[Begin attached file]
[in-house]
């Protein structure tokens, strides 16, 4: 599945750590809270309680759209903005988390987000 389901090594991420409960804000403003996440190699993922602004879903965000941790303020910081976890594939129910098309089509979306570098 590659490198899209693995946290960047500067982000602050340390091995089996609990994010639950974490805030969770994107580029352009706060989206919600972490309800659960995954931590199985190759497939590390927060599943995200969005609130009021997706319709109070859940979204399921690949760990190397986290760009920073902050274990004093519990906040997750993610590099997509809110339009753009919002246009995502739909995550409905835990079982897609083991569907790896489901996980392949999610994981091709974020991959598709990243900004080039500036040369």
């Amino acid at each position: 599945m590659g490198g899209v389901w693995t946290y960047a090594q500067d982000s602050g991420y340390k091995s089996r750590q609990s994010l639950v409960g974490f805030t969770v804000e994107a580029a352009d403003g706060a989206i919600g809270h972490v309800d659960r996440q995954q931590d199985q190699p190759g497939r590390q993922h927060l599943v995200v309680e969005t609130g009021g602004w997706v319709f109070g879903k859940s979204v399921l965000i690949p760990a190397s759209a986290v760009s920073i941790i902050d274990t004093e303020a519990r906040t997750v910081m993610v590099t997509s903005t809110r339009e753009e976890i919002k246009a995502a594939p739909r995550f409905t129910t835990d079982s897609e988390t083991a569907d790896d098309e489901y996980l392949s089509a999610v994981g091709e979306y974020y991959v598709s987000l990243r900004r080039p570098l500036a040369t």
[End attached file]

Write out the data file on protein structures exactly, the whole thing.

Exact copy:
[in-house]
């Protein structure tokens, strides 16, 4: 599945750590809270309680759209903005988390987000 389901090594991420409960804000403003996440190699993922602004879903965000941790303020910081976890594939129910098309089509979306570098 590659490198899209693995946290960047500067982000602050340390091995089996609990994010639950974490805030969770994107580029352009706060989206919600972490309800659960995954931590199985190759497939590390927060599943995200969005609130009021997706319709109070859940979204399921690949760990190397986290760009920073902050274990004093519990906040997750993610590099997509809110339009753009919002246009995502739909995550409905835990079982897609083991569907790896489901996980392949999610994981091709974020991959598709990243900004080039500036040369």
């Amino acid at each position: 599945m590659g490198g899209v389901w693995t946290y960047a090594q500067d982000s602050g991420y340390k091995s089996r750590q609990s994010l639950v409960g974490f805030t969770v804000e994107a580029a352009d403003g706060a989206i919600g809270h972490v309800d659960r996440q995954q931590d199985q190699p190759g497939r590390q993922h927060l599943v995200v309680e969005t609130g009021g602004w997706v319709f109070g879903k859940s979204v399921l965000i690949p760990a190397s759209a986290v760009s920073i941790i902050d274990t004093e303020a519990r906040t997750v910081m993610v590099t997509s903005t809110r339009e753009e976890i919002k246009a995502a594939p739909r995550f409905t129910t835990d079982s897609e988390t083991a569907d790896d098309e489901y996980l392949s089509a999610v994981g091709e979306y974020y991959v598709s987000l990243r900004r080039p570098l500036a040369t």